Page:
|Reason for Loss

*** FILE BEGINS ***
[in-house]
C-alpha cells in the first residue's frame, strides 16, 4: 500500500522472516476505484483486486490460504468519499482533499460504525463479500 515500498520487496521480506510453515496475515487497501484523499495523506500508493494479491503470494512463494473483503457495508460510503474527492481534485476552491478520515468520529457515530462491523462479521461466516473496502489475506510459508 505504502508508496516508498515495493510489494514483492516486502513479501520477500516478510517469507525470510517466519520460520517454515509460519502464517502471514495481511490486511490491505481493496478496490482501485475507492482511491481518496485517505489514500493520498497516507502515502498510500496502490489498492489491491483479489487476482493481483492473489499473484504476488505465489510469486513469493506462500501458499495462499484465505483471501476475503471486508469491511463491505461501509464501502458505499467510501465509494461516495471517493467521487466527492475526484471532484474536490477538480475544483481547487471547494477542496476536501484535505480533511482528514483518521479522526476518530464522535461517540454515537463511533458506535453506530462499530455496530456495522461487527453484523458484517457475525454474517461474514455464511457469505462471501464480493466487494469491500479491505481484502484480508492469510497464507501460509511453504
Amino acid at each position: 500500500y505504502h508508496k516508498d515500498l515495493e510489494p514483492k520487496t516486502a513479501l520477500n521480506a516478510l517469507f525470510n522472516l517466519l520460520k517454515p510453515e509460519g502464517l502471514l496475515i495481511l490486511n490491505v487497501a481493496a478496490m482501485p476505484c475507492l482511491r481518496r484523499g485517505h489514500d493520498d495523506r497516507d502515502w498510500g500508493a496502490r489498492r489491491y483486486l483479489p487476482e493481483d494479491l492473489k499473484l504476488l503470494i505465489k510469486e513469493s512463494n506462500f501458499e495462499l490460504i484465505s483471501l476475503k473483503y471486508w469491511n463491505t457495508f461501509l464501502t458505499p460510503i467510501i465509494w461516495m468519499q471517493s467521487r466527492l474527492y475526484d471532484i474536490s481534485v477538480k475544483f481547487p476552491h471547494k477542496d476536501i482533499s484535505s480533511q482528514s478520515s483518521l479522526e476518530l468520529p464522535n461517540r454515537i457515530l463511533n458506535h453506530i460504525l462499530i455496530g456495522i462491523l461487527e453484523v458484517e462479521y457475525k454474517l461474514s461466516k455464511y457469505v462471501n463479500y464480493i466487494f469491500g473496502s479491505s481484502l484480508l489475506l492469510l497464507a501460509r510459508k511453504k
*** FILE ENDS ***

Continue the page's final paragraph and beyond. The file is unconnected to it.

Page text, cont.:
||At 13.20hrs, on 19th June 1943 the bomb load was being prepared for the night's planned operations to le Creusot a serious explosion happened in Snaith airfield's bomb dump. A large fuzed bomb accidently detonated after it had been armed and the explosion caused the incendiary store nearby it catch fire. A large number of high explosive bombs that had already been fully fuzed for operational use were also caught in the initial blast, some also exploded up to twelve hours after the initial explosion. Because the heat from the incendiary fire was intense and the fuzed bombs were fitted with delayed-action fuzes and other with dangerous anti-disturbance devices it was not safe to enter the area for fear of further explosions. The main LNER railway line was closed and it was left until 09.00hrs the following day before area was assessed from the air. W/Co John Rowlands MBE was a bomb disposal expert and had been at an airfield near Snaith when he saw the explosion. The following day he took up a Tiger Moth to inspect the bomb dump from the air and reported seeing a number of dead in the area but it was deemed that the area was still not safe to enter on the ground. It was not until 26th June 1943 that it was felt safe enough to venture into the bomb dump and ten bodies were removed; nine of which were identified and one was not possible to identify. The bodies of a further eight were never found such was the devastation. The funeral for the ten victims found was held in Selby Abbey on 30th June 1943 with all being buried in Selby Cemetery. W/Co Rowlands and S/Ldr Herbert Apted led the operation to make the area safe, their team then started to clear the area and a large number of bombs were dealt with over a number of days.